Smart home systems are increasingly taking place in our homes and making our daily life easier. However, we should not forget that they also contain a lot of our personal information. This makes them perfect targets for cybercriminals who want to steal our data.
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5 smart home security threats you should know about
Several studies and researches show that a smart home with multiple devices connected to the internet can be exposed to more than 12,000 unknown hacking or browsing attacks every week. Despite these huge risks, the global smart home market is constantly growing. In the future, more and more people will buy smart devices for their homes. Accordingly, cyber attacks on smart homes are expected to increase accordingly.
It is not possible to predict exactly when a smart home device will be hacked. However, you do have the ability to be prepared and implement preventive measures to limit the threat. So, let’s take a closer look at the major smart home security threats of recent times.
1- Identity theft
The most common threat to smart home devices is identity theft. Cybercriminals can attack a smart device company, and if successful, hackers can access the personal information of all device users.
When setting up a smart device, take care to share only minimal personal information. This way, you can limit the risk of hackers accessing your personal information and using it for malicious activities if the company that supplied the device is hacked.
If a smart device company reports a data breach, follow the company’s instructions to respond to the incident as soon as possible. In most cases, free credit monitoring services are offered to rectify the attack immediately, to respond faster if a person’s data is stolen.
2- Tracking your location
Smart home devices are generally designed to protect your personal information. But in some cases, a smart device can create a security breach in your home, allowing cybercriminals to spy on you and track your location.
Set up a separate network for your smart home devices to avoid location tracking. This network can help you hide your home address from cybercriminals. You can use the network for all your smart home devices, regardless of whether multiple family members use it or you live alone. Also, be wary of phishing attacks that may affect your smart home devices. Cybercriminals have recently used phishing attacks to target Amazon Alexa and Google Home users.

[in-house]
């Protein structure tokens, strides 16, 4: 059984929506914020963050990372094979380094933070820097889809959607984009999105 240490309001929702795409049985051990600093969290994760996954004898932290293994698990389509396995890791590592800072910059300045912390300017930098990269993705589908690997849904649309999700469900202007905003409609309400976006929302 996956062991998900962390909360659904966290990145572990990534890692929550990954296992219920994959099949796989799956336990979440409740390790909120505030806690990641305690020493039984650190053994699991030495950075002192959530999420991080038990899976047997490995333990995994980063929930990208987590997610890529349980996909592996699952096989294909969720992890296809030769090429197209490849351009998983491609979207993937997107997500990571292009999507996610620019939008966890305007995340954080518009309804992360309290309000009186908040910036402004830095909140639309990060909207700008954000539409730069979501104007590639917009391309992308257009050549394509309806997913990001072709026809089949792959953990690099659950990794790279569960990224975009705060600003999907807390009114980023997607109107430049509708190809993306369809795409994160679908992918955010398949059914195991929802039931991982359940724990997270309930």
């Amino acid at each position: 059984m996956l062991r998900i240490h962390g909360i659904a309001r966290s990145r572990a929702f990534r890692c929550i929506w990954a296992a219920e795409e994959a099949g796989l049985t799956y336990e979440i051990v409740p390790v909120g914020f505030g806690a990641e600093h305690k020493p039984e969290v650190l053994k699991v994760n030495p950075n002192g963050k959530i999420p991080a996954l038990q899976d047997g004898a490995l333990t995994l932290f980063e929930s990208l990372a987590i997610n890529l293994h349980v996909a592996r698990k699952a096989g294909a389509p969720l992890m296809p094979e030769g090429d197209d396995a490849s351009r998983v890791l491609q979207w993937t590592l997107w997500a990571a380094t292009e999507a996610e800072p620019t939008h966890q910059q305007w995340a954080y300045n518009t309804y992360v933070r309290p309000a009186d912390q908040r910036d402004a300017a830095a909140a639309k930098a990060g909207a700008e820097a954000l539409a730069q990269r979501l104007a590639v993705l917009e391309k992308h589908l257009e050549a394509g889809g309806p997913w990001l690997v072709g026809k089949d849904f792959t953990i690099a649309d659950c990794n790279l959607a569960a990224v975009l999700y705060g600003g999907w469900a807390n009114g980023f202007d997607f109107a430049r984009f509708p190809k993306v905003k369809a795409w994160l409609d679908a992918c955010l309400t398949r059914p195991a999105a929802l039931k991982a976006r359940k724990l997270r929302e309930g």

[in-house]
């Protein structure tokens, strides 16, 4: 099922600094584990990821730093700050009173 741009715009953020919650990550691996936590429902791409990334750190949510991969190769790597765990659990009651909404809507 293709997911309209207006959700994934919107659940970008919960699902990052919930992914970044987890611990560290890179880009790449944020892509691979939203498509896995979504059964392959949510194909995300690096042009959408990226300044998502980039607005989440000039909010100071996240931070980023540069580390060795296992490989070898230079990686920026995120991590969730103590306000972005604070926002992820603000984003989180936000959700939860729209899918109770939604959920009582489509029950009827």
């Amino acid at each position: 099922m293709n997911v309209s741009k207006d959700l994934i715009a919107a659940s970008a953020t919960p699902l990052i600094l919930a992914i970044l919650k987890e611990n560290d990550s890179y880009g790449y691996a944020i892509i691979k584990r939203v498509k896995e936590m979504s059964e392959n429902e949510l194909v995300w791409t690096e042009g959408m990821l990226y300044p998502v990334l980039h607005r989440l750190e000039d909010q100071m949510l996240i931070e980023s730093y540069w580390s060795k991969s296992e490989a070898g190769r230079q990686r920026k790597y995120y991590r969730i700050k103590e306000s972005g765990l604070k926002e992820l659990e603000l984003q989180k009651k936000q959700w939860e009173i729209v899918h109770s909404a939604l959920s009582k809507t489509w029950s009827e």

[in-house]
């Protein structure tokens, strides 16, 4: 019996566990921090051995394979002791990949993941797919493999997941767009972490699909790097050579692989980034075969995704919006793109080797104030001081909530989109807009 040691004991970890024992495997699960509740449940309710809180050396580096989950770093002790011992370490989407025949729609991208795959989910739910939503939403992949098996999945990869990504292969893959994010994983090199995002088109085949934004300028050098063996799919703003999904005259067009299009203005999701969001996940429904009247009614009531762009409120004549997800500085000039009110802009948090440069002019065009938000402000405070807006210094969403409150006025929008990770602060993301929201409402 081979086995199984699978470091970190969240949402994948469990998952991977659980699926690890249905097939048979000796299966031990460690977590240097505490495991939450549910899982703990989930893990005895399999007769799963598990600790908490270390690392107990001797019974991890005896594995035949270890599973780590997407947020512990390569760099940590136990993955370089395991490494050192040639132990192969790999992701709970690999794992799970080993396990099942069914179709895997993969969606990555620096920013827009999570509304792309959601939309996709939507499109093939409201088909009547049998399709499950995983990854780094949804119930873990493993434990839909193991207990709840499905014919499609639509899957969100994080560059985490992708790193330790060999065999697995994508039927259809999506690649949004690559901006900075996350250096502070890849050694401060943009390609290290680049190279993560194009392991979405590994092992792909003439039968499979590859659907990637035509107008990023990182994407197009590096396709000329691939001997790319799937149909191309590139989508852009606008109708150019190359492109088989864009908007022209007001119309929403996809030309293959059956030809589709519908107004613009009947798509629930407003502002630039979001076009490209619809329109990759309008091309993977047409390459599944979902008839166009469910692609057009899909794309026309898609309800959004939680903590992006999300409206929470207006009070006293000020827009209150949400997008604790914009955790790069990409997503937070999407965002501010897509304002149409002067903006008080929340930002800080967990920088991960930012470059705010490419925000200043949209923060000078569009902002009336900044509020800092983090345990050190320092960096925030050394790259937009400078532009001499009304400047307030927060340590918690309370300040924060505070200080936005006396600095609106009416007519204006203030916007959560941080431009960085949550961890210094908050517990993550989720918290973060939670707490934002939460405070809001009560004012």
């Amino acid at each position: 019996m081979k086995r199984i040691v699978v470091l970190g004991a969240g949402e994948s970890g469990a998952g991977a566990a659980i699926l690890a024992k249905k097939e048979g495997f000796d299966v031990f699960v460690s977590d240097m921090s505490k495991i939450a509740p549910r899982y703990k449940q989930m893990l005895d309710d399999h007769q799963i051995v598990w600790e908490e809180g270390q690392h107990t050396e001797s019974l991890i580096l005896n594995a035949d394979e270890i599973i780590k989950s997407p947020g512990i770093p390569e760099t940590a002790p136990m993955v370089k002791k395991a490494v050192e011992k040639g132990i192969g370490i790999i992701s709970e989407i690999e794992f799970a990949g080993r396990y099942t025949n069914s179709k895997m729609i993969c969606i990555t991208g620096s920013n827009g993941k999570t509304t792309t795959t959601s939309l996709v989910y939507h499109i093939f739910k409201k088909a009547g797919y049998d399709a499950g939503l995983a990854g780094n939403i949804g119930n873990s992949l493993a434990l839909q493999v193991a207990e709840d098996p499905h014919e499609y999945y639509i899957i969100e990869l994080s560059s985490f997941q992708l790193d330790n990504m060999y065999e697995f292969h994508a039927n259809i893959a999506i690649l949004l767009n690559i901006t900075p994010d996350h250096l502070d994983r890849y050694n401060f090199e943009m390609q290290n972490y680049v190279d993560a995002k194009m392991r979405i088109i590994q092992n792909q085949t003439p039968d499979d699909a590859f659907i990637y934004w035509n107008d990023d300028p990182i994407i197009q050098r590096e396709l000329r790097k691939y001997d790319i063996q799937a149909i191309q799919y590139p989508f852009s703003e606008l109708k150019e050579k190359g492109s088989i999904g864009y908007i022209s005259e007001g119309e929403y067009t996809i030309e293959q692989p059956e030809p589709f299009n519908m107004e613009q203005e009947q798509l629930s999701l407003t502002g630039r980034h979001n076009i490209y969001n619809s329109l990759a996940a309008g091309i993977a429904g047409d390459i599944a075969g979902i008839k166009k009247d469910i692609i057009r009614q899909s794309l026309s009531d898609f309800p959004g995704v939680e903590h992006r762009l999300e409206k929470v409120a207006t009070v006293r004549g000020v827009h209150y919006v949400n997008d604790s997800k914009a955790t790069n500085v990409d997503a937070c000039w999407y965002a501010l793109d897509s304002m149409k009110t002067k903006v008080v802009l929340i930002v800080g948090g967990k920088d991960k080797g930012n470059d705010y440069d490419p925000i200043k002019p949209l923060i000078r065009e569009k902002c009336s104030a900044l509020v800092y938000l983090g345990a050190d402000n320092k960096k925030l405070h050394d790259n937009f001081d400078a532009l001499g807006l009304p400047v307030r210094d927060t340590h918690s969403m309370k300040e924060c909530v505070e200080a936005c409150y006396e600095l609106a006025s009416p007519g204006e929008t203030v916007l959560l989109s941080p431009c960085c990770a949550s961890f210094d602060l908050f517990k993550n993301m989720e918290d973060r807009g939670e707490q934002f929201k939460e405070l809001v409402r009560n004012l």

Beware of suspicious emails or messages about smart home devices. If you don’t know the sender or aren’t sure where it came from, don’t click any links or download attachments from within the message. Otherwise, you risk launching malware that can infiltrate your smart home devices and allow hackers to access your home address and other personal information.
Another way to protect your personal data is to use a reliable VPN to be installed on the router that creates the network that smart home devices connect to. In this way, all browsing traffic and related data will be encrypted.
3- Home intrusion
Smart home locks, security cameras, and other security devices can help you live with peace of mind. However, these security devices are vulnerable to threats and cyber attacks.
In the event of a breach, hackers can disable these devices. Cybercriminals can then rob your home or let their accomplices do it for them. They may even lock you in the house.
In order to correct this situation, it is recommended to install physical devices that are not connected to the internet in addition to smart security devices. This way, you can be sure that your home will be safe from intrusion, even in the event of a cyber breach.
4- Unpatched or outdated software
Software that manages smart home devices needs to be updated frequently. Failure to update this software may not fix some vulnerabilities that could also be exploited by cybercriminals.
Make sure you have the latest security patches installed on your devices. You can set automatic security updates for most of the smart home devices in your home.
You can also request email or SMS alerts from home appliance companies so you can receive constant notifications of software updates released over time.
5- Third-Party Application Vulnerabilities
Many smart device companies allow you to use third-party applications to control your smart home devices via your smartphone or tablet. In this case, you need to give permission to use the smart home app on your mobile device. If your smartphone or tablet falls into the wrong hands, anyone can use it to control your smart home devices.
Make sure you use only authorized smart home device apps. Also, set separate permissions to perform different functions with each smart home device app. In light of the above, if you are considering buying or already using smart home devices, be sure to prioritize security.
First image resource: Pixabay